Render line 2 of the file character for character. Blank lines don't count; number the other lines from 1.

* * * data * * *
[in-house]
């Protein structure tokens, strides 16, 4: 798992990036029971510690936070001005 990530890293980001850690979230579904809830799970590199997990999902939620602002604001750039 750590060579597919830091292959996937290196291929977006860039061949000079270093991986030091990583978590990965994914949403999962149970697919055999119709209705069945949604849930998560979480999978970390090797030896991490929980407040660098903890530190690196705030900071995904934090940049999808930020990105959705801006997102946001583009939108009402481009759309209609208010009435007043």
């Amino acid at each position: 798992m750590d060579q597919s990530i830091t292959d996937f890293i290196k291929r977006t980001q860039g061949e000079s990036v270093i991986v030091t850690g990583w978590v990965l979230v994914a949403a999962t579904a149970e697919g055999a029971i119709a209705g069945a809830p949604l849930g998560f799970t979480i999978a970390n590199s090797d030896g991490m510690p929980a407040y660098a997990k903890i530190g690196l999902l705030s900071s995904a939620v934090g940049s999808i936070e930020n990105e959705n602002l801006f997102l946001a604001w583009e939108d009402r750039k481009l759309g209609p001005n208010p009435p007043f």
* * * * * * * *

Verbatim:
């Protein structure tokens, strides 16, 4: 798992990036029971510690936070001005 990530890293980001850690979230579904809830799970590199997990999902939620602002604001750039 750590060579597919830091292959996937290196291929977006860039061949000079270093991986030091990583978590990965994914949403999962149970697919055999119709209705069945949604849930998560979480999978970390090797030896991490929980407040660098903890530190690196705030900071995904934090940049999808930020990105959705801006997102946001583009939108009402481009759309209609208010009435007043």